New Jersey Governor Chris Christie will have to raise payments into the state’s pension system if he wants to win lawmakers’ approval of his proposal to overhaul the plan, the top Democrat on the Assembly Budget panel said.
Assembly Budget Chairman Louis Greenwald, of Cherry Hill, said he’ll seek to tie increased payments into the $66.9 billion fund to passage of changes sought by Christie. The governor has called for legislative action before year-end.
Christie, 47, a Republican who took office in January, said last month that he may skip a $512 million pension payment in fiscal 2012, as legislative budget forecasters project a $10.5 billion deficit for that year. Full payment, to meet actuarial recommendations, would be $3.5 billion for the year that starts July 1, according to the Office of Legislative Services.
“If we’re going to do these reforms, we must make those payments, and those payments should be tied to the passage of those” measures, Greenwald told reporters today in Trenton. He spoke as his panel held a hearing on the deficit projection. “This is a moral obligation of the state as much as it is a contractual obligation.”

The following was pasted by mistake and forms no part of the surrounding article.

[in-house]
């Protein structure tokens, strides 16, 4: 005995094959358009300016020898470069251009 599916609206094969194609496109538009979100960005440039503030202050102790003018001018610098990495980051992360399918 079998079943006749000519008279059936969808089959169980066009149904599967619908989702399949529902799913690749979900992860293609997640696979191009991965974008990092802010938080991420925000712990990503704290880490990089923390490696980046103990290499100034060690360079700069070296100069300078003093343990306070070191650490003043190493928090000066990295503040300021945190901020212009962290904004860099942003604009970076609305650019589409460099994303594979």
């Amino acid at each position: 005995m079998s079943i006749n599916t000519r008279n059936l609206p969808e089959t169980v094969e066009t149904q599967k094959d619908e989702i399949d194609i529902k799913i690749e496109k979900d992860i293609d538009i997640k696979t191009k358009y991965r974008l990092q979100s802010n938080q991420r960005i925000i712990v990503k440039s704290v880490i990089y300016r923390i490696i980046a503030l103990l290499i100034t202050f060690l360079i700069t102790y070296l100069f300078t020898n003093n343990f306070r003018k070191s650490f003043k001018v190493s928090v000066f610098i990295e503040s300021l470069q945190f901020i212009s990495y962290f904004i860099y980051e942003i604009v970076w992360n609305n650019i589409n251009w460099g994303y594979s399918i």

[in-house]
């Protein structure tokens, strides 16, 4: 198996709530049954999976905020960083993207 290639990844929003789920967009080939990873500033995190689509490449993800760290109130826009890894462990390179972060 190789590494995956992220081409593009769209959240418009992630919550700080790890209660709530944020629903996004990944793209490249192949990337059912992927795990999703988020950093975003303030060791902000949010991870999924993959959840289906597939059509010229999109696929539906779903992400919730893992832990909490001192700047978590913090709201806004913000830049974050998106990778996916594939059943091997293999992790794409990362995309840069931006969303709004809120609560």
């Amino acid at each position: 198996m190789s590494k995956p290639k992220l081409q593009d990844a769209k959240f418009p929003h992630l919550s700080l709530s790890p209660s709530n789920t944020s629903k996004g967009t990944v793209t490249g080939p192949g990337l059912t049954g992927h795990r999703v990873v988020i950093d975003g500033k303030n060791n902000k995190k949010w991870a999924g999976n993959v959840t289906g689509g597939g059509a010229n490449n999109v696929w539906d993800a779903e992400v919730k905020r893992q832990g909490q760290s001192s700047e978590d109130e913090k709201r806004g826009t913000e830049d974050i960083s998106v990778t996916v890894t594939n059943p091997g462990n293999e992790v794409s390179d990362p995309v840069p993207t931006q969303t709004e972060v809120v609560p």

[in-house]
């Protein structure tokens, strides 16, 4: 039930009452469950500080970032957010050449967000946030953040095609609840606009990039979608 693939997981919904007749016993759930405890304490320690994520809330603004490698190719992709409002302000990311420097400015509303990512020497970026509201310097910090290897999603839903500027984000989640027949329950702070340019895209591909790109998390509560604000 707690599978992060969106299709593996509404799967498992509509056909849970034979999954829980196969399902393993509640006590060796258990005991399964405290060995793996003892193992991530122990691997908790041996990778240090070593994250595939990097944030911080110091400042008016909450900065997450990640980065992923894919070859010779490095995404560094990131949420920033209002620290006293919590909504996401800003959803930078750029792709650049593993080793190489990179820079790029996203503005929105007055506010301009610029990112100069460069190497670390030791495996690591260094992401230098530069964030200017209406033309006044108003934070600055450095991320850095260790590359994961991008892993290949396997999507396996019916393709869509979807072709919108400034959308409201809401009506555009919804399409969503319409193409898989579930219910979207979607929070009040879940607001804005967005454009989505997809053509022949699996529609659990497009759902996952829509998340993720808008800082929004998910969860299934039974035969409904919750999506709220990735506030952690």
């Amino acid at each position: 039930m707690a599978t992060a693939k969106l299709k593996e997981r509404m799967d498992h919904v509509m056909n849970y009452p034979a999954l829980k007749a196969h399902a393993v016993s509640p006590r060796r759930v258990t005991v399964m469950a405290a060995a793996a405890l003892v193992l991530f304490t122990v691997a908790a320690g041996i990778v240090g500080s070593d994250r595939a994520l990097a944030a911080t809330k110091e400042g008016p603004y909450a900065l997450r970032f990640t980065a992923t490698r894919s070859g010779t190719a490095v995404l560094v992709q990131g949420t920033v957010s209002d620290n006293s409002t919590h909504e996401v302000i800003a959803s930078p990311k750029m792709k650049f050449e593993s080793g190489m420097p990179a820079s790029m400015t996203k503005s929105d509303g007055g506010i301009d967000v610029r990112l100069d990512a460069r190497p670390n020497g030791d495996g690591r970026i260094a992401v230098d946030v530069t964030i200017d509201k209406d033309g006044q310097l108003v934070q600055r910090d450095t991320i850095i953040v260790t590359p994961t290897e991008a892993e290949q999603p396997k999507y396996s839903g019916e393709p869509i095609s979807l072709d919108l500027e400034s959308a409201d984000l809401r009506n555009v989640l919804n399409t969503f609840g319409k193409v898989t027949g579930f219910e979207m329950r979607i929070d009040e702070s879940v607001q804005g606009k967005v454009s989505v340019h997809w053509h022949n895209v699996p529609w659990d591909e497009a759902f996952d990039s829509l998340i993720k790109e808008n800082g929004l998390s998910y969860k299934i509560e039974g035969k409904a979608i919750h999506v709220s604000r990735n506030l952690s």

Michael Drewniak, a Christie spokesman, said Greenwald’s hearing was a “mid-summer, partisan dog-and-pony show in which he once again fails to take responsibility for his and Governor (Jon) Corzine’s stewardship over ballooning spending and tax increases.”
The state last made a payment into the pension system in 2008, according to state bond documents. The system currently has a projected $46 billion in unfunded liabilities. Corzine, a one-term Democrat, was ousted by Christie in November.
Christie skipped a $3 billion pension payment in his first spending plan, for the fiscal year that began last month, to help close a record $10.7 billion budget gap. The fund provides benefits to almost 800,000 current and retired workers.
Both Christie and Greenwald declined to elaborate on what changes they’ll seek in overhauling the pension system. The governor has said those changes may include scaling back a 9 percent pension increase, enacted in 2001, and reducing future benefits for current workers.
Democrats control both chambers of the state Legislature.